St Albans fundraiser invited to Westminster for taskforce launch

PUBLISHED: 21:00 27 July 2017

Left to right: Chair of Trustees at Pancreatic Cancer UK, Lynne Walker, Anna-Ruby Yates, and Charlotte Zamboni.

Left to right: Chair of Trustees at Pancreatic Cancer UK, Lynne Walker, Anna-Ruby Yates, and Charlotte Zamboni.

Archant

A prolific St Albans fundraiser was invited to Westminster for the launch of the less-survivable cancers taskforce.

Harry-Krish commemorative event at St Columba's CollegeHarry-Krish commemorative event at St Columba's College

Anna-Ruby Yates lost her brother, Harry-Krish Mootoosamy, to pancreatic cancer in 2014 - when he was just 39.

Since then, she has raised thousands towards Pancreatic Cancer UK and has set up a fundraising organisation in his name, The Harry-Krish Mootoosamy Foundation, which is currently under consideration for charitable status.

It will provide music entertainment and therapy for children with terminal illnesses.

In recognition for all her good work Anna-Ruby was a guest at the launch of the taskforce - which aims to deliver changes in diagnosis, treatment and research for more fatal, but common, cancers.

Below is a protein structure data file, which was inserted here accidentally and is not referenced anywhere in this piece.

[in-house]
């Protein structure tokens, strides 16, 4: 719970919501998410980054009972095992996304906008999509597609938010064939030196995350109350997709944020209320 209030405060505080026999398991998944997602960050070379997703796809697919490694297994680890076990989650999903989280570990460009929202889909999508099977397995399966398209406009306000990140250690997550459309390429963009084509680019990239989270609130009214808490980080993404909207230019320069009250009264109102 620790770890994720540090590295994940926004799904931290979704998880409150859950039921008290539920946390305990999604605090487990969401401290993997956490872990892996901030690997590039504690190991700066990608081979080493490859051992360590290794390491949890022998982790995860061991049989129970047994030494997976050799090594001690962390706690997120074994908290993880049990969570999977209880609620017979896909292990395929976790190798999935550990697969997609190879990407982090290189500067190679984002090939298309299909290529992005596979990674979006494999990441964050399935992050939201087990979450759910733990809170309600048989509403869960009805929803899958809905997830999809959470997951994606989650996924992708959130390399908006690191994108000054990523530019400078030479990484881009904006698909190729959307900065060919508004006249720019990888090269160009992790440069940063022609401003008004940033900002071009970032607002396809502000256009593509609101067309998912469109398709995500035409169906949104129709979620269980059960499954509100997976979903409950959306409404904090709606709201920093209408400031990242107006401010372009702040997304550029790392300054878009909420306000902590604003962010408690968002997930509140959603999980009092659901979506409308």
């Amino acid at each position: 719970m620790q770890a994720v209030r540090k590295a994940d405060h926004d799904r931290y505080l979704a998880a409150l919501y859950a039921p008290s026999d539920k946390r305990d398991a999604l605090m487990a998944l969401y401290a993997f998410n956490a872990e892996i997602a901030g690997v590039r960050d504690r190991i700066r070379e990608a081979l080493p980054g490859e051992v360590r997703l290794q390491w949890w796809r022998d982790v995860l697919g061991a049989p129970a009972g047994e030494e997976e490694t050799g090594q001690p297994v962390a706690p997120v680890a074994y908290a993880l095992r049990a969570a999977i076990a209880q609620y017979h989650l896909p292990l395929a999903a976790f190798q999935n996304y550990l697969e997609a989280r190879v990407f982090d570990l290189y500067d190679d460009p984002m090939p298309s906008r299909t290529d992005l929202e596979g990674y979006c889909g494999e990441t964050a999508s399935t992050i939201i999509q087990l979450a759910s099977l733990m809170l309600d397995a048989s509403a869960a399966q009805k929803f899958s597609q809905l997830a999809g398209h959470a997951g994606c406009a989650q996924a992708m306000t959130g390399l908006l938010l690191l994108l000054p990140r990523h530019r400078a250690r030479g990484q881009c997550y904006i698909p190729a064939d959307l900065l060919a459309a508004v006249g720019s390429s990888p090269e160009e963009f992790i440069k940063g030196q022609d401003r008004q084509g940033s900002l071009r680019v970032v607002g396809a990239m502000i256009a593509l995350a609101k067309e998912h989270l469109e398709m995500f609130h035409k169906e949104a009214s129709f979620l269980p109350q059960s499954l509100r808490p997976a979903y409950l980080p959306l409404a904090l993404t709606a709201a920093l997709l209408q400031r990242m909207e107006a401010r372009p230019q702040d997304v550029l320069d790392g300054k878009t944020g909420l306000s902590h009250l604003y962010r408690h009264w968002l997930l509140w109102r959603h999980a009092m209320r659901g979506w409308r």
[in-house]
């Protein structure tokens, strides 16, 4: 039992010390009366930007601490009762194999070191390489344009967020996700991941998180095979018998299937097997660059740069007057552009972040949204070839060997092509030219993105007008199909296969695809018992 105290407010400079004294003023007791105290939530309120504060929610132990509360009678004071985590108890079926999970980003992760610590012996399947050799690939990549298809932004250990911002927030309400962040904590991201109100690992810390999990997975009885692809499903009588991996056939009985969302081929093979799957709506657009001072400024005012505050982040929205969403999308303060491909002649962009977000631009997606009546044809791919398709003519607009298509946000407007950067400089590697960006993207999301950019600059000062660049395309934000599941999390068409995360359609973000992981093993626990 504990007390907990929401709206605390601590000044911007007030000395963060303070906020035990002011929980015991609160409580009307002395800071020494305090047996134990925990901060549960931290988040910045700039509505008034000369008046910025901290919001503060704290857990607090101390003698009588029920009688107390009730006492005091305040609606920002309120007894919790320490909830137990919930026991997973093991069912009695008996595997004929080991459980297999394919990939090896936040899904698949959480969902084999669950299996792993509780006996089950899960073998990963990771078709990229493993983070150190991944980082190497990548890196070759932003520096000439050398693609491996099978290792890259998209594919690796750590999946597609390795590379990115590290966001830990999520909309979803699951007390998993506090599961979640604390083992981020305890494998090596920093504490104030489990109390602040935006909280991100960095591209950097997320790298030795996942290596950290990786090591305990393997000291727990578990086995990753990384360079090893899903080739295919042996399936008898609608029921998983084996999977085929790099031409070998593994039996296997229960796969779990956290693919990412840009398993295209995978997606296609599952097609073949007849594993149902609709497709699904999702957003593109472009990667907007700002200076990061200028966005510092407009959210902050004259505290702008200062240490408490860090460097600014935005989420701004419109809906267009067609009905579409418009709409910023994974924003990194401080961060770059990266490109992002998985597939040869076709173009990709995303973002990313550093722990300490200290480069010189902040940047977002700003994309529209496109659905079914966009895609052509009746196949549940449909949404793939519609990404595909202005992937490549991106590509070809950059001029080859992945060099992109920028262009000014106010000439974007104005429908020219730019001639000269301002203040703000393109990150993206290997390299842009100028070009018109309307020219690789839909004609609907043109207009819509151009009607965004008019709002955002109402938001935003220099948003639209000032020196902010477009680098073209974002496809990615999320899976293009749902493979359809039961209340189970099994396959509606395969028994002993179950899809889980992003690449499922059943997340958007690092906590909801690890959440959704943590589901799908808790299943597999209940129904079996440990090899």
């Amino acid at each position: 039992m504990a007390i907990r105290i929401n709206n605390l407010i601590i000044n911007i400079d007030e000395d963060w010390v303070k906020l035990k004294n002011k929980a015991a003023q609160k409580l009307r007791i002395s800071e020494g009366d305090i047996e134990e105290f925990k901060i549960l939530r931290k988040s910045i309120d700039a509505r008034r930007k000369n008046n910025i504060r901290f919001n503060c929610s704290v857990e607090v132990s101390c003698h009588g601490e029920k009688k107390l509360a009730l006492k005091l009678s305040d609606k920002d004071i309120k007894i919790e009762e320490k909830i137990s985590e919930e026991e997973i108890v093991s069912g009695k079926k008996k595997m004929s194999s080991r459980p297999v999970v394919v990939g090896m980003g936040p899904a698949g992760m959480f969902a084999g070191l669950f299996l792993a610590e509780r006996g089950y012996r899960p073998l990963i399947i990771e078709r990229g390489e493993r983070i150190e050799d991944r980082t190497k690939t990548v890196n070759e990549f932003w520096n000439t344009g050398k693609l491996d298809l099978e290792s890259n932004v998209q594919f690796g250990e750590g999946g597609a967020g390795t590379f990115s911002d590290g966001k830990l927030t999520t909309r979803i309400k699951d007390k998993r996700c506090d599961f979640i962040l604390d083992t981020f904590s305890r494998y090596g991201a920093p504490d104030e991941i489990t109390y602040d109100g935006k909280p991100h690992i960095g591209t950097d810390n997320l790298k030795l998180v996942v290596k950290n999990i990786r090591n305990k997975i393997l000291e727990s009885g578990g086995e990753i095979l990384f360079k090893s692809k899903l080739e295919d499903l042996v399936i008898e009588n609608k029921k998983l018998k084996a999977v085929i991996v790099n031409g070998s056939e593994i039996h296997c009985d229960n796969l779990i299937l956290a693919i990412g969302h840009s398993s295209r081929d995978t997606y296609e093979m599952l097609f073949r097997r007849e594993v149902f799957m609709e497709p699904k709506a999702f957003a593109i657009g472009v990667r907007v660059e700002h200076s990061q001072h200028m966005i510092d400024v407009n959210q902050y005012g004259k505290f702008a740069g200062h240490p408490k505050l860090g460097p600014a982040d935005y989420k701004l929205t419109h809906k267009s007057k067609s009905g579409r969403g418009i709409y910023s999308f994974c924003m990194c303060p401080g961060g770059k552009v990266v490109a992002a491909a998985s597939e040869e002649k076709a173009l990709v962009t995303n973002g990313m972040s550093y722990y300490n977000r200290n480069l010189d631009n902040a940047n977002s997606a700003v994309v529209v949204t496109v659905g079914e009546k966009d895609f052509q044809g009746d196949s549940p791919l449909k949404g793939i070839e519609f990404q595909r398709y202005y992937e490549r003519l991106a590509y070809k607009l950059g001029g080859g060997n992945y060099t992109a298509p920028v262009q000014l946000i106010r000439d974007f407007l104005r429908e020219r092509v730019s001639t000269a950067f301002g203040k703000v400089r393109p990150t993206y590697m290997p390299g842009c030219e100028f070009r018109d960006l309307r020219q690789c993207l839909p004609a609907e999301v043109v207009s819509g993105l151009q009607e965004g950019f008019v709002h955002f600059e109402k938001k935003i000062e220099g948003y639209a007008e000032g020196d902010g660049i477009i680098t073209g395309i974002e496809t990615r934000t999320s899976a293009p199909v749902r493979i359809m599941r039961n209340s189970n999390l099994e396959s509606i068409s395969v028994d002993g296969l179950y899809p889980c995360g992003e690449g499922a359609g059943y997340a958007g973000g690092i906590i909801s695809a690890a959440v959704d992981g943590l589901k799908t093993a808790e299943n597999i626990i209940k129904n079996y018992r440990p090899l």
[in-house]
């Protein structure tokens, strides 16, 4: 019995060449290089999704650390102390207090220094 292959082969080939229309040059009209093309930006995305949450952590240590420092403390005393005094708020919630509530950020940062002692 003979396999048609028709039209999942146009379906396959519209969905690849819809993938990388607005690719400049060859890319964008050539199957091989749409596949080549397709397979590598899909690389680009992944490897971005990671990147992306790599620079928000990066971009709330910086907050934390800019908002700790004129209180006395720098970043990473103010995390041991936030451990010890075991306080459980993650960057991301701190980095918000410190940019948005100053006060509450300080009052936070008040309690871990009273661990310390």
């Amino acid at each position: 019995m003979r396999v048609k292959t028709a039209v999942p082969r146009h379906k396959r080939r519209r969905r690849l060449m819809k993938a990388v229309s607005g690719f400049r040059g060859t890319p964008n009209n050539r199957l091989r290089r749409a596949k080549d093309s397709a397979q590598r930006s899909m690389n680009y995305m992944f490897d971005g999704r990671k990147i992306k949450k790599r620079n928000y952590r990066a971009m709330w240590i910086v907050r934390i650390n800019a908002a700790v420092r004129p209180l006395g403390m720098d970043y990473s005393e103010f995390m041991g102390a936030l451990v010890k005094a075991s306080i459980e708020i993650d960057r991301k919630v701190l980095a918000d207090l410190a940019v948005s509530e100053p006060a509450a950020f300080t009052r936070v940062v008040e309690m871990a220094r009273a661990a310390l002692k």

Charities Pancreatic Cancer UK, The Brain Tumour Charity, the British Liver Trust, Action against Heartburn, and Core are partners in this endeavour.

Someone diagnosed with pancreatic, liver, brain, lung, oesophageal and stomach cancer has only a 14 per cent survival rate beyond five years after diagnosis.

She said her brother’s life was taken “cruelly and quickly”: “Whilst the statistics are shocking this is not about numbers, it is about real lives, and real losses.

“The effect of being told you have cancer and the effect of loss can destroy a family, we are still struggling to forge a life without my brother.

“We are very lucky that he left three young, amazing children, who are happy and carefree due to a very strong mum and a wealth of his fabulous friends who have supported us and continue to do so with their relentless passion and energy.”

MP and chair of the All-Party Parliamentary Group on cancer, John Baron, sponsored the evening: “Whilst over the last 40 years the five-year survival rate has almost doubled for breast cancer and prostate cancer, these six less survivable cancers are more or less as deadly as they were in the 1970s.”

The new Parliamentary Secretary of State for Public Health, Steve Brine, also spoke at the launch. Policy makers, all healthcare professionals, patients, and families are being encouraged to help the taskforce. Click here for more information.

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